By Ajey Lele
The “feel good” factor has returned to the Indian Space Research Organisation. On April 20, 2011 ISRO’s PSLV—C16 rocket successfully launched into orbit Resourcesat 2 – the latest remote sensing satellite; YouthSat an Indo-Russian satellite; and Singapore’s X-Sat. There is nothing new about this achievement, considering that ISRO has had 16 consecutive successful launches of this vehicle between 1994 and 2010. What is however significant about this particular launch is that it came after two major GSLV launch failures in 2010 and the controversy over the Devas Multimedia broadband spectrum deal.
For many years ISRO was viewed as the major success story of India’s scientific establishment – more so because it was a public sector organisation and therefore admired by many. But recent events had somewhat put ISRO’s reputation at stake.
The April 15 launch of GSLV D3 and the December 25 launch of GSLV F06 failed. There were apprehensions about the GSLV D3 launch because an Indian-make cryogenic engine was being tested for the first time. However, the December failure came as rude shock because the rocket was carrying a Russian made cryogenic engine. This particular shock stemmed from the fact that the launch failed during its first stage the design of which was based on the PSLV.
These two failures were followed by the Devas controversy. The ‘scam happy’ electronic media went all guns blazing after ISRO, claiming that this was a scam bigger than the 2G corruption scandal. ISRO’s scientific establishment is good at rocket science, but lacks the street smartness to tackle the hostile media. The jury is still out on the Devas deal but available information indicates that the ‘situation’ is not as bad as it has been made out to be. Against this backdrop the success of the PLSV launch has been most welcome.
The launch of Resourcesat 2 is important for India’s remote sensing programme. India currently has ten remote sensing satellites in space. Resourcesat 2 is meant to replace Resourcesat 1, which fortunately is still going strong in spite of the fact that its designed life span ended in 2008. The new satellite is an improvement on the Resourcesat 1, particularly with regard to the swathe of the LISS-4 camera, which has been increased from 23 km to 70 km. Also, its accuracy in terms of the measurement of the electromagnetic radiation (radiometric accuracy) has been enhanced. Resourcesat 2 also carries the additional Canadian payload consisting of an Automatic Identification System (AIS) designed for surveillance of ships. Perhaps, the AIS will help India address the issue of piracy.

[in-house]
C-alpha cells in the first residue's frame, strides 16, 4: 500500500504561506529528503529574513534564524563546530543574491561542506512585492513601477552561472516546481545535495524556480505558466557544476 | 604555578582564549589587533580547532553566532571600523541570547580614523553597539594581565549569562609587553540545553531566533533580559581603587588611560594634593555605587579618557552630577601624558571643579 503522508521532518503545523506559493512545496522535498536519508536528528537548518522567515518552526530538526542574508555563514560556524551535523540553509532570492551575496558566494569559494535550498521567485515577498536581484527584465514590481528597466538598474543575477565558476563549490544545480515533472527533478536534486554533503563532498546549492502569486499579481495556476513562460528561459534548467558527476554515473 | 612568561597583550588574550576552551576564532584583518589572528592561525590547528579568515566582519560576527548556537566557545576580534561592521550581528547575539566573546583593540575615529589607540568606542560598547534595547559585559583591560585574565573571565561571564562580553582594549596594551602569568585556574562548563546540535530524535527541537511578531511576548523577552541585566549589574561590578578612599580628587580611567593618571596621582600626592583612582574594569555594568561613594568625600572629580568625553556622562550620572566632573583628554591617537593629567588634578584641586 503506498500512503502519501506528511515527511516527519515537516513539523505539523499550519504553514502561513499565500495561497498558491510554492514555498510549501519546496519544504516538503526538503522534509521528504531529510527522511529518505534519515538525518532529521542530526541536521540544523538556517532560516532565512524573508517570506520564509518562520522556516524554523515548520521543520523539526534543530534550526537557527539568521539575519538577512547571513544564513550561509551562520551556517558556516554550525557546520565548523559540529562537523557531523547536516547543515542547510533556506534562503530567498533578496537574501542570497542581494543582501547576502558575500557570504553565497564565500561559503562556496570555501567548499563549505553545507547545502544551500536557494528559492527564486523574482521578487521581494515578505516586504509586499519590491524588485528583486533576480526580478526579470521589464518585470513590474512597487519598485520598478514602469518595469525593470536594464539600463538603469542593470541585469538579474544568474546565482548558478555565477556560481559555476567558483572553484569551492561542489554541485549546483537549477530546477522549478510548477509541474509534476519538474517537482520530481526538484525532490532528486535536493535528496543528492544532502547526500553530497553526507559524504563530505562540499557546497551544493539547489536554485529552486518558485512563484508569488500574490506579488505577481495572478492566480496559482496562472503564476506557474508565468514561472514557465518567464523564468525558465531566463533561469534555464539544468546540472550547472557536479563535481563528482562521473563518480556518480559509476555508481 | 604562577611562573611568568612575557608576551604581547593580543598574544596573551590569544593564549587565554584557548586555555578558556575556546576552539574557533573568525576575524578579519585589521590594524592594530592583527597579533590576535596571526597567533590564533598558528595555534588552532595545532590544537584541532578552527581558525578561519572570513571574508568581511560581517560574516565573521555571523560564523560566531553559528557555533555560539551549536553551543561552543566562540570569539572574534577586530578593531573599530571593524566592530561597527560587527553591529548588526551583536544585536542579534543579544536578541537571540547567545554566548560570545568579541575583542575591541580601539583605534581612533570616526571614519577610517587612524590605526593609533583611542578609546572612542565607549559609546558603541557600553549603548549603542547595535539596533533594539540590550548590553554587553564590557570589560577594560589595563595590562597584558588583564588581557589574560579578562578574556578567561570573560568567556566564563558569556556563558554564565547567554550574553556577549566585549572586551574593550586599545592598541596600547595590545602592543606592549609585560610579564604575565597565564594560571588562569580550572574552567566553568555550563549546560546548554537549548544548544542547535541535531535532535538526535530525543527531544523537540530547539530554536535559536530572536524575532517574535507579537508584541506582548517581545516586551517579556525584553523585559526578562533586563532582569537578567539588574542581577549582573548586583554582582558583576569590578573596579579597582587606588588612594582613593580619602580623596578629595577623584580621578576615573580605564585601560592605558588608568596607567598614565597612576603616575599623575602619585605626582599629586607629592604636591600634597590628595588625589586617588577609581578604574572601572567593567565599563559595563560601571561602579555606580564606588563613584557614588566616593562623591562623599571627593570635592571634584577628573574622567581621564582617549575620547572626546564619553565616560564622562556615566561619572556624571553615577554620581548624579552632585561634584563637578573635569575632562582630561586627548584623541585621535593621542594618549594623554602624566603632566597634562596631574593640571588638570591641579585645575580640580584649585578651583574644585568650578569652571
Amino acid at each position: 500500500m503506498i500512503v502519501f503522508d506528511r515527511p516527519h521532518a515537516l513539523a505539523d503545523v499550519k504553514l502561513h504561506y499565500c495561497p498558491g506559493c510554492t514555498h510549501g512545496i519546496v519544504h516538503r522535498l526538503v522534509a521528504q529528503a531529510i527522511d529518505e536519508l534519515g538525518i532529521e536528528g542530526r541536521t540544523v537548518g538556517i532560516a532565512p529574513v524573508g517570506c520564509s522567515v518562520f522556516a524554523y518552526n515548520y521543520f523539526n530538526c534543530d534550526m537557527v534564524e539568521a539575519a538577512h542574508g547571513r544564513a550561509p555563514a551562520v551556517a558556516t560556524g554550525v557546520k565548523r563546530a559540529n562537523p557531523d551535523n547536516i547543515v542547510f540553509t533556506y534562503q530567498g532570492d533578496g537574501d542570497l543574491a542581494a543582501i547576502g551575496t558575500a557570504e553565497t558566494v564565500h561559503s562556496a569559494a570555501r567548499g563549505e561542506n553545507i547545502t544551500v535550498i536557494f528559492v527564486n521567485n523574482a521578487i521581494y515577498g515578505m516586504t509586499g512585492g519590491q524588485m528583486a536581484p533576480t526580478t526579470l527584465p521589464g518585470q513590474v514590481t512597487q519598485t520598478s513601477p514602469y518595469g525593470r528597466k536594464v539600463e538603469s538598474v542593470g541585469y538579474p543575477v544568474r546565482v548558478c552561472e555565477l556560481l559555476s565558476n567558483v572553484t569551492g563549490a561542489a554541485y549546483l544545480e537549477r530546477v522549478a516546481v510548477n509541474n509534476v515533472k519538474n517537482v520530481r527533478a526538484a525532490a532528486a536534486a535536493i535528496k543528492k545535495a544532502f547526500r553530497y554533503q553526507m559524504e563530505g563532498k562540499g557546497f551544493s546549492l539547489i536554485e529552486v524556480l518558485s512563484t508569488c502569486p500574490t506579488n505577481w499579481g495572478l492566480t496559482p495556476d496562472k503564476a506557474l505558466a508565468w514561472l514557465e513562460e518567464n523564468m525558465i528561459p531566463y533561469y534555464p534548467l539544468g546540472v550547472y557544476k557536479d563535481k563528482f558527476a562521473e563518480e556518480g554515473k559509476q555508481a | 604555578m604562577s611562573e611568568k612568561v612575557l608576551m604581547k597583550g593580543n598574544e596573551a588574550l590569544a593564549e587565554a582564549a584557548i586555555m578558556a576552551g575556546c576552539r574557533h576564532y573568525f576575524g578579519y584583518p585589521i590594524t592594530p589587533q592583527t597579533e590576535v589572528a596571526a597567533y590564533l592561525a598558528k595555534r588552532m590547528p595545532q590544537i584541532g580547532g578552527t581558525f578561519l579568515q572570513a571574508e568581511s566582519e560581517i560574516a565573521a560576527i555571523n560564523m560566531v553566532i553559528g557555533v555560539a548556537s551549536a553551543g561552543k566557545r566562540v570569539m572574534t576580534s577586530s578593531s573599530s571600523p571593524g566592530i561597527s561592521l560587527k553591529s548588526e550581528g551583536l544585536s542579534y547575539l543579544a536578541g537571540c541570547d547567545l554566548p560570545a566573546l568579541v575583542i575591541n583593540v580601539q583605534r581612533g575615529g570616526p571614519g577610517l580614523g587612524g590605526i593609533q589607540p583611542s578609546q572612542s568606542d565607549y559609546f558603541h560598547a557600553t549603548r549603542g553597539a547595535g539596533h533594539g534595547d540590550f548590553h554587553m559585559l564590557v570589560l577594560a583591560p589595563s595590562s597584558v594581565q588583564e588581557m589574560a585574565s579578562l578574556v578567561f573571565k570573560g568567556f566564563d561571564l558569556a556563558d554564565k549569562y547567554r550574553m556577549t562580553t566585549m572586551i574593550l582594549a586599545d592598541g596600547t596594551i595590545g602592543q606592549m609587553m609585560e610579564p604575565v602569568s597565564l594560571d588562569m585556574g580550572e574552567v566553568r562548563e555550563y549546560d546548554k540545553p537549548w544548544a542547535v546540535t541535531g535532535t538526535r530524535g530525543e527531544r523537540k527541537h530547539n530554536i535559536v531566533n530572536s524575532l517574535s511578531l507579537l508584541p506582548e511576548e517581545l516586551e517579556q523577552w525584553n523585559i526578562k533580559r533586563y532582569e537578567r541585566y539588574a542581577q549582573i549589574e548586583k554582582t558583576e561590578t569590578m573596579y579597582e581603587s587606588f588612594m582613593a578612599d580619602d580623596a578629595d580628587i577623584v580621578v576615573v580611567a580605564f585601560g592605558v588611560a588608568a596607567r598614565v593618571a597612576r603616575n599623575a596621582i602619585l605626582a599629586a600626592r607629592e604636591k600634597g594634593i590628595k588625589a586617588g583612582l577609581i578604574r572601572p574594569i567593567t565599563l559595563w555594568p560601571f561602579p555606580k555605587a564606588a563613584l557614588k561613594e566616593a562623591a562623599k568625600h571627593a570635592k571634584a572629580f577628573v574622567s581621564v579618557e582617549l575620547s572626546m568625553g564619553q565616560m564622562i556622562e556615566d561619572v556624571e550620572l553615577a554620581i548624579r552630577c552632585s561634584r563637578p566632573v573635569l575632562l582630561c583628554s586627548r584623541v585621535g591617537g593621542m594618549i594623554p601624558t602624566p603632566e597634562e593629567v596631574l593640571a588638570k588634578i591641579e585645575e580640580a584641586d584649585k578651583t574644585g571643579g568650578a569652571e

The second satellite on board the PSLV-C16 was YouthSat, a product of Indo-Russia collaboration. This project was proposed by former president Dr. Abdul Kalam during his visit to Russia in 2005. This satellite has three sensors, one of which is Russian. As per the initial plan, this satellite was supposed to be designed, developed and operated by university students to provide them hands-on experience and create a common platform for aerospace students globally. M.V. Lomonosov of the Moscow state university was involved in the project, though, strangely, there is no information about the participation of Indian universities. The satellite is meant to study the characteristics of the upper atmosphere from 50 km to 1000 km, knowledge which could come handy during future human visits to other planets.
X-Sat, the third satellite onboard the PSLV-C16, was Singapore’s first indigenous satellite. This is more of a demonstration satellite for learning more about remote sensing and onboard image processing. This is the 26th satellite launched for a foreign country by the PSLV, and shows that India is making its presence felt in the growing commercial space launch market.
Surprisingly, the Comptroller and Auditor General of India (CAG) recently raised objections over ISRO’s remote sensing programme because a few of them have underperformed. CAG is also of the opinion that the data generated by this vast satellite network has remained unutilised. It also has issues with ISRO’s Hyderabad-based National Remote Sensing Agency (NRSA), which is responsible for remote sensing satellite data acquisition and processing and other related matters. It has been observed that ISRO has not expanded its customer base for remote sensing products. There are also some unresolved issues related to rate fixing. It is, however, important to keep in mind that CAG reports only make a cost-benefit analysis. Space science will never grow if viewed only through the narrow prism of costs and benefits.
From ISRO’s point of view it is important to move ahead by learning from the failures and the criticism. The CAG report indicates that there is much scope for improvement. May be, the commercialisation of space is happening rapidly and ISRO is not able to handle both commercial and technical aspects. It is time perhaps for the government to reorganise the space commission. Multi-tasking was possible in the past but, now, with the increased mandate this appears to be becoming difficult for ISRO. There is a need to create a cadre of professional managers to manage the commercial interests of ISRO. There is also a growing need for using satellite technology for both internal and external security purposes. It would be inappropriate to expect ISRO to conduct research and development as well as work on ambitious projects like the Mars mission, human space flight programme, etc. simultaneously. It is important to separate the scientific, commercial and military roles.
Originally published by Institute for Defence Studies and Analyses (www.idsa.in) at http://www.idsa.in/idsacomments/ISROsSuccessfulPSLVC16Flight_alele_250411